At the same time, the NAACP's resolution is extremely nuanced. Thus, its critique has less to do specifically with charters and instead goes to the heart of governance model challenges that plague public education in general. Take one statement from the resolution:
Weak oversight of charter schools puts students and communities at risk of harm, public funds at risk of being wasted, and further erodes local control of public education.
This statement is about bureaucracy, not freedom. "Oversight" of any public institution is important for fiscal and managerial purposes. But beyond that, any link between "oversight" and student achievement or teacher and parental satisfaction is weak. In fact, freedom from cumbersome "oversight" is a hallmark for innovation in the public sector as evidenced by the success of magnet schools, theme-based public high schools, and open enrollment policies that afford families choice within the public school system. "Oversight" is necessary though freedom is essential to the success of charter schools.
3. In case anyone forgot, it is an election year
Finally, the NAACP's resolution must be seen within the broader context of presidential year politics and the ongoing debate over whether charter schools should remain a central part of education reform. The 2008 election of Barack Obama brought about themes of hope and change. In President Obama's inauguration speech, he said "our schools fail too many" and "and we will transform our schools and colleges and universities to meet the demands of a new age."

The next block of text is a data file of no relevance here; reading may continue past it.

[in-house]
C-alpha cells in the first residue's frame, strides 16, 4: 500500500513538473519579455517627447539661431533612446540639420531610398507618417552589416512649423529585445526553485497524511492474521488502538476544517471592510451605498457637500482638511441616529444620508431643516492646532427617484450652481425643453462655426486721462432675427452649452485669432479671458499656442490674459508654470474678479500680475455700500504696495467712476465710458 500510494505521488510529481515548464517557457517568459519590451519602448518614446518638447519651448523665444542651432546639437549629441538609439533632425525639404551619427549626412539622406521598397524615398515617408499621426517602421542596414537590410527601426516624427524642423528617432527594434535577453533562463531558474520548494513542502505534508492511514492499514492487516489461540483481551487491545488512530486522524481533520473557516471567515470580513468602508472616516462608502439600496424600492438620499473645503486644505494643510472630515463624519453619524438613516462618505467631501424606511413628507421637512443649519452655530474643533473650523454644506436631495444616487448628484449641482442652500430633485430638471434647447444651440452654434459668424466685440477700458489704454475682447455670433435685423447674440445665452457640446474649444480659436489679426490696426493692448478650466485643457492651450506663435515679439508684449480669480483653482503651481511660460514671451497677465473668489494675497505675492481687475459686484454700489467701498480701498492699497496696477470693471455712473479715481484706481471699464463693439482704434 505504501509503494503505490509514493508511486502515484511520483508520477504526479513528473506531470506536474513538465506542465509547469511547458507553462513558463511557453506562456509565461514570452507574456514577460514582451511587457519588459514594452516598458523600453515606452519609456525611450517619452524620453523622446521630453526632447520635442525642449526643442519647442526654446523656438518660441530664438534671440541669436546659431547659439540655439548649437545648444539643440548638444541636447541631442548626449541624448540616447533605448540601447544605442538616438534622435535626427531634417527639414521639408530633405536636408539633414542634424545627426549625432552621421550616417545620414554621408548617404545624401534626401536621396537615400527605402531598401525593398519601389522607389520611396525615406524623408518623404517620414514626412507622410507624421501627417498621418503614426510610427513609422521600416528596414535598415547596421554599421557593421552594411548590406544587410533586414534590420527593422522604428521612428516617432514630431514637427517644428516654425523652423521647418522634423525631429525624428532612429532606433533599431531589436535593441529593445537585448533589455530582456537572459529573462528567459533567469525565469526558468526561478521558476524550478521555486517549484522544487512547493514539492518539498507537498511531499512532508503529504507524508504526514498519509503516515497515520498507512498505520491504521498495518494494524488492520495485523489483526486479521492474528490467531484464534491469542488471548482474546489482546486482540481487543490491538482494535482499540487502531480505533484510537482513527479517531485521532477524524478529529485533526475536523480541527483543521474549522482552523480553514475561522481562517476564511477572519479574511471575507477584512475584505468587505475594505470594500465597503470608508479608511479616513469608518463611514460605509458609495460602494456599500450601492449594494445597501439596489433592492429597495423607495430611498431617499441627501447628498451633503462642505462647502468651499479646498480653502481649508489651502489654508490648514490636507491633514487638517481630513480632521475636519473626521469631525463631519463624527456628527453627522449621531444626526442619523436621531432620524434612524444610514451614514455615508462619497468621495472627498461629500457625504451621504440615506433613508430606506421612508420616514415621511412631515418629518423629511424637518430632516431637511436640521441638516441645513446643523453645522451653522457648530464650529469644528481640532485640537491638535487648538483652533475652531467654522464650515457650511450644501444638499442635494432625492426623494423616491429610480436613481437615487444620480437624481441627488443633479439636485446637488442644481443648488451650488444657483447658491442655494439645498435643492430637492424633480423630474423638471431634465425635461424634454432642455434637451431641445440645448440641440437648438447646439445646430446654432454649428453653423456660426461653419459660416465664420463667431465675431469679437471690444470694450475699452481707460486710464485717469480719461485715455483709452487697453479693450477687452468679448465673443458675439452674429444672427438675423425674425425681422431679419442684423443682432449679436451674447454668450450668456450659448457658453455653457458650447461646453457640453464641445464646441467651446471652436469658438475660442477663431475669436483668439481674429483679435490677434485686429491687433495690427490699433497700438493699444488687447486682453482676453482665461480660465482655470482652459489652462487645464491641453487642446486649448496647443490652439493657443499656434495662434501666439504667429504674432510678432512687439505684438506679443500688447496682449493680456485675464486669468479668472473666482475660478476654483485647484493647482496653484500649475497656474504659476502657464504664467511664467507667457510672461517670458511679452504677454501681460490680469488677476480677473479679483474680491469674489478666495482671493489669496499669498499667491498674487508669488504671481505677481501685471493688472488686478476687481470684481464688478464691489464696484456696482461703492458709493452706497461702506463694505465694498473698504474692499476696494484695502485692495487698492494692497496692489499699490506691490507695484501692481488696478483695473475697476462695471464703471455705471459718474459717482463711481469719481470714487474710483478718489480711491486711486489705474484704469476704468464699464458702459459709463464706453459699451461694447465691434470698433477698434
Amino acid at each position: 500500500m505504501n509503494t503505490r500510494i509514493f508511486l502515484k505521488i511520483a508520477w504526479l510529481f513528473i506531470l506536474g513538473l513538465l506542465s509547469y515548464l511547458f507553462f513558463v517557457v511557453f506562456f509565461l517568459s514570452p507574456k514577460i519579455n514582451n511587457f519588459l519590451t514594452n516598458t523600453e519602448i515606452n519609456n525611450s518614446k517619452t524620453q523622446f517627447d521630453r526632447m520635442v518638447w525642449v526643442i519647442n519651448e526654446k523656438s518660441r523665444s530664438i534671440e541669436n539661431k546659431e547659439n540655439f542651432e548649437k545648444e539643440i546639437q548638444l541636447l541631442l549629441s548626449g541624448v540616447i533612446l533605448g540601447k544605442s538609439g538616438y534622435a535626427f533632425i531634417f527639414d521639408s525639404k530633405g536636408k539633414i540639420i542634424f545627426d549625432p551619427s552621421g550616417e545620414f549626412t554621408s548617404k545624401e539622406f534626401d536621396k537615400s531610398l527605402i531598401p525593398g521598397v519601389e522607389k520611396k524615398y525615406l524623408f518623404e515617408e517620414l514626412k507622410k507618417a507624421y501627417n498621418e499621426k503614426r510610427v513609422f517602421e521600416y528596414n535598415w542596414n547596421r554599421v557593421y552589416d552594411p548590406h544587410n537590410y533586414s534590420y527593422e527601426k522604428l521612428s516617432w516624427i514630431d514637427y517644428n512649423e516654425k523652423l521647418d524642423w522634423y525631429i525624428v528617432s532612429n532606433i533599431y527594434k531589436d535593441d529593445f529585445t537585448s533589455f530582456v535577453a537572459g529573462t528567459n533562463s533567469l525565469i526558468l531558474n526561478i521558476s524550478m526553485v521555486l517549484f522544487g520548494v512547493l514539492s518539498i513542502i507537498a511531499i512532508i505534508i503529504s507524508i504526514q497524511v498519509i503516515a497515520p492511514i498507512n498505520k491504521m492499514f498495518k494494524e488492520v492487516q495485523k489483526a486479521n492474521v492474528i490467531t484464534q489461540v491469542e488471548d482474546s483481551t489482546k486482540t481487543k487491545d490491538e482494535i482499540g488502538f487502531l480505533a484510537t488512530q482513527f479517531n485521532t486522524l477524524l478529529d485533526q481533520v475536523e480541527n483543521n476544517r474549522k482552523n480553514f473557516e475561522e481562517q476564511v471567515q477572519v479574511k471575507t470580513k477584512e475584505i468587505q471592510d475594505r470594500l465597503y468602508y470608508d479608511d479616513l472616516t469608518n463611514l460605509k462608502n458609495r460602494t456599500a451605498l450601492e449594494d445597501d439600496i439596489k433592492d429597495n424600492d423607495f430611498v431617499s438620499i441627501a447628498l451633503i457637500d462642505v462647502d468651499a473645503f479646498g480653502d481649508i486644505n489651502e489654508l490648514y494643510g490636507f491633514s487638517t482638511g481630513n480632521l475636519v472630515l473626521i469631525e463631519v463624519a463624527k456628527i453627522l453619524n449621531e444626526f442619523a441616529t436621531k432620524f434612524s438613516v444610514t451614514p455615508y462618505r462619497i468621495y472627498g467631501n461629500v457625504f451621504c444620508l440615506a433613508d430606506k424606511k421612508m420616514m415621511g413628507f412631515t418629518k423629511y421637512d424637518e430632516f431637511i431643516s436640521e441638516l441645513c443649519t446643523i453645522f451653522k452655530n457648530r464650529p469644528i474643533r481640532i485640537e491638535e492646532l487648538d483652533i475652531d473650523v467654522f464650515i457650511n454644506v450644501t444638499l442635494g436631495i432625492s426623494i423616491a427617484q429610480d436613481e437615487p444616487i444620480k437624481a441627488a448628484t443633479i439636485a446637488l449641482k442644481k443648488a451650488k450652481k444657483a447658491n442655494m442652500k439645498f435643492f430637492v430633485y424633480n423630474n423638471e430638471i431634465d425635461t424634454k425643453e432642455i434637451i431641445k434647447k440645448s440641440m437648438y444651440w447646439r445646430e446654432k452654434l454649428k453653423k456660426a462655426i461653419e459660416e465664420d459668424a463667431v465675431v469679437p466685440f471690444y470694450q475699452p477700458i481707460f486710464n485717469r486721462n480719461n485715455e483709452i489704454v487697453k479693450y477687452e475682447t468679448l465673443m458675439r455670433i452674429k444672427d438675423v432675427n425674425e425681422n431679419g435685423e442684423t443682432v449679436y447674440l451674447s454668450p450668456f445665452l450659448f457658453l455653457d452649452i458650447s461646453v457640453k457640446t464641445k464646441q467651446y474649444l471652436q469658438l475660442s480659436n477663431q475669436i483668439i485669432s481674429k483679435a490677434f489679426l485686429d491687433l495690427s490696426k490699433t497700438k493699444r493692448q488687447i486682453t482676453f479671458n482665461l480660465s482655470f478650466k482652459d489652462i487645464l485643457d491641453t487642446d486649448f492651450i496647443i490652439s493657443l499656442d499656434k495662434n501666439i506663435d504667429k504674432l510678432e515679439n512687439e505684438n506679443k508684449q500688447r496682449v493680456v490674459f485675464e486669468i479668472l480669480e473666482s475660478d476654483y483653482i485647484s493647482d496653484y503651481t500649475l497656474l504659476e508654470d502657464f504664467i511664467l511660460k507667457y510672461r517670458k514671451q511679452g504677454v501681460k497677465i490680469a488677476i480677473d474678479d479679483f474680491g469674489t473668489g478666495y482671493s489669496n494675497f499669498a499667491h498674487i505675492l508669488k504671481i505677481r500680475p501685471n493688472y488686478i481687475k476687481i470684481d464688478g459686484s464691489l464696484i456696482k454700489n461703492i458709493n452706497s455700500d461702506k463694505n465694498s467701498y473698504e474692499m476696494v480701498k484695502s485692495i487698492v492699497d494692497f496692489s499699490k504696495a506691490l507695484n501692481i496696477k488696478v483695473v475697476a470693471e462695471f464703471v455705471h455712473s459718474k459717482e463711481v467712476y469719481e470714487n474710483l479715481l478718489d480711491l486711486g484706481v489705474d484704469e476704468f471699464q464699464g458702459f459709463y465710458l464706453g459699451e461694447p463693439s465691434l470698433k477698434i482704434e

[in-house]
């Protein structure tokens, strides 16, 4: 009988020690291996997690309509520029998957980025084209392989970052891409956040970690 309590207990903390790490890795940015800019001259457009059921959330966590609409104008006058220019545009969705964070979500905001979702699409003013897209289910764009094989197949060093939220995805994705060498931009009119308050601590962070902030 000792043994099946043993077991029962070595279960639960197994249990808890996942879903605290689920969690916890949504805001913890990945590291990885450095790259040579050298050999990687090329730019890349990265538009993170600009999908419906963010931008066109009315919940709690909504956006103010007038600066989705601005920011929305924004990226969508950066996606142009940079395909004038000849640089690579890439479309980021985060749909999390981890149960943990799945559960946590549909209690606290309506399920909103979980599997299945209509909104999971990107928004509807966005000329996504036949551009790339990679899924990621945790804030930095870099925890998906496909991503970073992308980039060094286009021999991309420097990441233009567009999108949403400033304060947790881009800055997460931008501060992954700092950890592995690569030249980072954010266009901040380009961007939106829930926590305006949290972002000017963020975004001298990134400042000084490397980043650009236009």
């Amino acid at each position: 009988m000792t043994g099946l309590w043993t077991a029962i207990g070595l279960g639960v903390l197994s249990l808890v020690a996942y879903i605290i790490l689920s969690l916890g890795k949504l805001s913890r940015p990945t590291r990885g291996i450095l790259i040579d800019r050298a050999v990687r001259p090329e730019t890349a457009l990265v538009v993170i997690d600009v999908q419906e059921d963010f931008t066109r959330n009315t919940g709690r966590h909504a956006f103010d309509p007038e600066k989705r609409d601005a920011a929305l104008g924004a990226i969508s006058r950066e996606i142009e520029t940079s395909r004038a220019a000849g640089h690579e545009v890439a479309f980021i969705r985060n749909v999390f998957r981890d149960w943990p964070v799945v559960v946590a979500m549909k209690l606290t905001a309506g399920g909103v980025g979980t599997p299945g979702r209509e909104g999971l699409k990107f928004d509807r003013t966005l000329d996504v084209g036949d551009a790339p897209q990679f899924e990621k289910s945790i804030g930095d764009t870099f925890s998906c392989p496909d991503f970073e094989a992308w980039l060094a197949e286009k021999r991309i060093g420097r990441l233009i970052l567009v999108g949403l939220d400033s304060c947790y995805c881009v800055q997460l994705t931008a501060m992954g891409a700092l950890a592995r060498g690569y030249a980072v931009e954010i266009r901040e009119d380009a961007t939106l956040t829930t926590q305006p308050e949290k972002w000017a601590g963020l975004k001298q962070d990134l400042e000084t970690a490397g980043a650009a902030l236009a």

Although President Obama's speech did not outline a specific plan to help our schools, his selection of Arne Duncan as Secretary of Education indicated that charter schools would be part of the solution. In fact, the increase in federal funding for charter schools during the Obama presidency helped spread the charter school movement in the US. Will this investment continue under a Clinton administration? Only time will tell. But what's for sure is that two of Clinton's biggest supporters—the American Federation of Teachers (AFT) and the National Education Association (NEA)—will weigh in on this topic.
In 2007, AFT endorsed Secretary Clinton for president, while the NEA endorsed then Senator Obama after he won the democratic nomination. AFT and NEA both finally endorsed Obama in 2008, but neither group has been completely pleased with his eight-year, pro-charter school agenda. In this presidential election, AFT and NEA have both endorsed Clinton.
Given NAACP's support of Clinton, its historical relationship with teacher unions, and each organization's support for traditional public schools, only time will tell if this resolution is merely the first episode in a long fight for the soul of American education under a Clinton presidency. One thing seems clear for now: the NAACP does not believe the expansion of charter schools with the support of federal and state money is in the best interest of black and brown schoolchildren.
Why is this the case? Look for my second post on Wednesday that will dive into past practices of freedom of choice laws and how they have shaped the NAACP's view of charters today.